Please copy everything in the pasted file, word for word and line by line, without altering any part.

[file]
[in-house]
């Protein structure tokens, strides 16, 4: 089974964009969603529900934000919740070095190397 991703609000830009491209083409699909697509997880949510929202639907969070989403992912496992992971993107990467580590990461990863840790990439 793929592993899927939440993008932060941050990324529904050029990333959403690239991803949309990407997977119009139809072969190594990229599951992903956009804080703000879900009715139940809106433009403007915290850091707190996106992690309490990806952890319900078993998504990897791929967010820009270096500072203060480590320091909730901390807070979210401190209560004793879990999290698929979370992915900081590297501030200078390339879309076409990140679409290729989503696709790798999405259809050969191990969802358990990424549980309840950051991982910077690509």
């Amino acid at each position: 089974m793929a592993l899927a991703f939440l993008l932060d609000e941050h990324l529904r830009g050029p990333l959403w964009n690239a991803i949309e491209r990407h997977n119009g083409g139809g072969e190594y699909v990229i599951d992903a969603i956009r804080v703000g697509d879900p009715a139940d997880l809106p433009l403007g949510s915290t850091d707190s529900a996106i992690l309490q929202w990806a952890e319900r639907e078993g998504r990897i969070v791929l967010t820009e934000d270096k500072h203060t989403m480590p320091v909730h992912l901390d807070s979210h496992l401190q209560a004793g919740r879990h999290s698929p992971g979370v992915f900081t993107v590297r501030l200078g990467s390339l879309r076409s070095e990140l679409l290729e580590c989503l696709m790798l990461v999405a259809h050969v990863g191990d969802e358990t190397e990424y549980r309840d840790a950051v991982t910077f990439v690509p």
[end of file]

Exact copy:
[in-house]
């Protein structure tokens, strides 16, 4: 089974964009969603529900934000919740070095190397 991703609000830009491209083409699909697509997880949510929202639907969070989403992912496992992971993107990467580590990461990863840790990439 793929592993899927939440993008932060941050990324529904050029990333959403690239991803949309990407997977119009139809072969190594990229599951992903956009804080703000879900009715139940809106433009403007915290850091707190996106992690309490990806952890319900078993998504990897791929967010820009270096500072203060480590320091909730901390807070979210401190209560004793879990999290698929979370992915900081590297501030200078390339879309076409990140679409290729989503696709790798999405259809050969191990969802358990990424549980309840950051991982910077690509």
């Amino acid at each position: 089974m793929a592993l899927a991703f939440l993008l932060d609000e941050h990324l529904r830009g050029p990333l959403w964009n690239a991803i949309e491209r990407h997977n119009g083409g139809g072969e190594y699909v990229i599951d992903a969603i956009r804080v703000g697509d879900p009715a139940d997880l809106p433009l403007g949510s915290t850091d707190s529900a996106i992690l309490q929202w990806a952890e319900r639907e078993g998504r990897i969070v791929l967010t820009e934000d270096k500072h203060t989403m480590p320091v909730h992912l901390d807070s979210h496992l401190q209560a004793g919740r879990h999290s698929p992971g979370v992915f900081t993107v590297r501030l200078g990467s390339l879309r076409s070095e990140l679409l290729e580590c989503l696709m790798l990461v999405a259809h050969v990863g191990d969802e358990t190397e990424y549980r309840d840790a950051v991982t910077f990439v690509p």